Those whom we call yeomen next unto the nobility, knights and squires, have the greatest charge and doings in the commonwealth, or rather are more travailed to serve in it than all the rest. I call him a yeoman whom our laws do call legalem hominem, a word familiar in writs and inquests, which is a freeman born English, and may dispend of his own free land in yearly revenue to the sum of 40s. sterling: this maketh (if the just value were taken now to the proportion of monies) 6 of our current money at this present. This sort of people confess themselves to be no gentleman, and yet they have certain preeminence and more estimation than labourers and artificers, and commonly live wealthily, keep good hours, and do their business and travail to acquire riches.

Of the fourth sort of men which do not rule

The fourth sort or class amongst us is of those which the old Romans called capite censi proletarii or operae, day labourers,

A woodcut of a sixteenth-century yeoman

poor husbandmen, yea merchants and retailers which have no free land, copyholders, and all artificers, as tailors, shoemakers, carpenters, brickmakers, masons, etc. These have no voice nor authority in our commonwealth, and no account is made of them but only to be ruled, not to rule other, and yet they be not altogether neglected. For in cities and corporate towns for default of yeomen, inquests and juries are impanelled of such manner of people. And in villages they be commonly made churchwardens, aleconners, and many times constables, which office toucheth more the commonwealth and at the first was not employed upon such low and base persons.2

The English - a foreign view

The English are grave like the Germans, lovers of shew; followed wherever they go by whole troops of servants, who wear their masters' arms in silver fastened to their left arms. They excel in dancing and music, for they are active and lively. They are good sailors, and better pirates, cunning, treacherous, and thievish; above 300 are said to be hanged annually at London. Hawking is the common sport of the gentry. They are more polite in eating than the French, consuming less bread, but more meat, which they roast in perfection. Their beds are covered with tapestry, even those of farmers. Their houses are commonly of two stories, except in London, where they are of three and four; they are built of wood, those of the richer sort with bricks. If they see a foreigner, very well made or particularly handsome, they will say, 'It is a pity he is not an Englishman'.3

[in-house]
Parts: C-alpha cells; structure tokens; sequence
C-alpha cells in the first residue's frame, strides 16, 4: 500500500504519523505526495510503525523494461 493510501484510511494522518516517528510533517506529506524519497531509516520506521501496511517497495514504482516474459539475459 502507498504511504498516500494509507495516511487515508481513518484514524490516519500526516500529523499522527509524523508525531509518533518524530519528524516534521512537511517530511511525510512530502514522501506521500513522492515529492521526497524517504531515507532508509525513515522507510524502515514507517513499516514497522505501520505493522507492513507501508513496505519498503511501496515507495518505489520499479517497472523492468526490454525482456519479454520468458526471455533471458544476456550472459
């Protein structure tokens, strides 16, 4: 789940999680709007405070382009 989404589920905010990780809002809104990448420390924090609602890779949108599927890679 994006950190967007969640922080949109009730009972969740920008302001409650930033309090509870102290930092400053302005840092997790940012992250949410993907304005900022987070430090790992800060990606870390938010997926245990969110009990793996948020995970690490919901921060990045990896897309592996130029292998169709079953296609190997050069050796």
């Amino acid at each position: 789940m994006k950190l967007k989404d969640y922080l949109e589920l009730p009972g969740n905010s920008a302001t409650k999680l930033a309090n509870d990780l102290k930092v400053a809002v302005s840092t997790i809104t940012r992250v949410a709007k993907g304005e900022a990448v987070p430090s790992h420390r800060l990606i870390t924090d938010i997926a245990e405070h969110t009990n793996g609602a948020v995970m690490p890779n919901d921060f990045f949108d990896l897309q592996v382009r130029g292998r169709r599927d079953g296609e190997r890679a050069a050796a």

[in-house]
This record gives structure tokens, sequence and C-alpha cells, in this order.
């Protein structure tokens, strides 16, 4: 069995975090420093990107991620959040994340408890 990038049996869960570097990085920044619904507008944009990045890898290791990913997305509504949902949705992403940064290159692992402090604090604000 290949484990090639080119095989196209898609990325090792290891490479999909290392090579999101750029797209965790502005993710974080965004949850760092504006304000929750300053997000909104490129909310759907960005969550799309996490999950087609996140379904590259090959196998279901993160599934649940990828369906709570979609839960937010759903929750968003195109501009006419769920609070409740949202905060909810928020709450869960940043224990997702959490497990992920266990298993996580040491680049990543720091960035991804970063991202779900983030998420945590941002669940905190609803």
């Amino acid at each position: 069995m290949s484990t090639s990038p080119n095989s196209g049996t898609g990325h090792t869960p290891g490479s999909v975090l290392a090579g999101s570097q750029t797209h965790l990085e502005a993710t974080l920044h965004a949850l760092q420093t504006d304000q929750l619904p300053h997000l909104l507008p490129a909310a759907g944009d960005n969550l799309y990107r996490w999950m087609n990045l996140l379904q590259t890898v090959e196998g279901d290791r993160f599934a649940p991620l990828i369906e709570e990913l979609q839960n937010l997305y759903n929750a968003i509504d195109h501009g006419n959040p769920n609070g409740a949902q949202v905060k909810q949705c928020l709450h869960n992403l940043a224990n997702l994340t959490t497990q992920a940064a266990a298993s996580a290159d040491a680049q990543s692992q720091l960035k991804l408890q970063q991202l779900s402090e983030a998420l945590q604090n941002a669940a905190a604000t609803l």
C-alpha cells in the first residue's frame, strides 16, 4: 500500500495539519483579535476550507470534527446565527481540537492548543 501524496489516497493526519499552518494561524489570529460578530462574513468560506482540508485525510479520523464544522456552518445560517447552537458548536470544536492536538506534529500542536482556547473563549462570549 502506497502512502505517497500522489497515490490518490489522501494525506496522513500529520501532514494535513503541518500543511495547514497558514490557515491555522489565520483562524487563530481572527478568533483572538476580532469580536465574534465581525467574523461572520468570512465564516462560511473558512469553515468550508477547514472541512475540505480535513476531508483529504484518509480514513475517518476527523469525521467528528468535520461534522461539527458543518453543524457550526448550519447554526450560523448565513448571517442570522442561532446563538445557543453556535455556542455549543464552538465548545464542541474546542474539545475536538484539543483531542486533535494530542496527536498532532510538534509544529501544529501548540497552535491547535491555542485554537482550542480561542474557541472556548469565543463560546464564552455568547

English snobbery

In London, the rich disdain the poor. The courtier the citizen. The citizen the country man. One occupation disdaineth another. The merchant the retailer. The retailer the craftsman. The better sort of craftsman the baser. The shoemaker the cobbler. The cobbler the carman. One nice dame disdains her next door neighbour should have that furniture to her house, or dainty dish or device, which she wants. She will not go to church, because she disdains to mix herself with base company, and cannot have her close pew by herself.4

1 John Dover Wilson, Life in Shakespeare's England, 1911

2 Sir Thomas Smith, De Republica Anglorum, 1583 (written c. 1551)

3 Paul Hentzner, Travels in England, 1598

4 Thomas Nashe, Christs Teares over Jerusalem, 1593

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updated 28th May 2002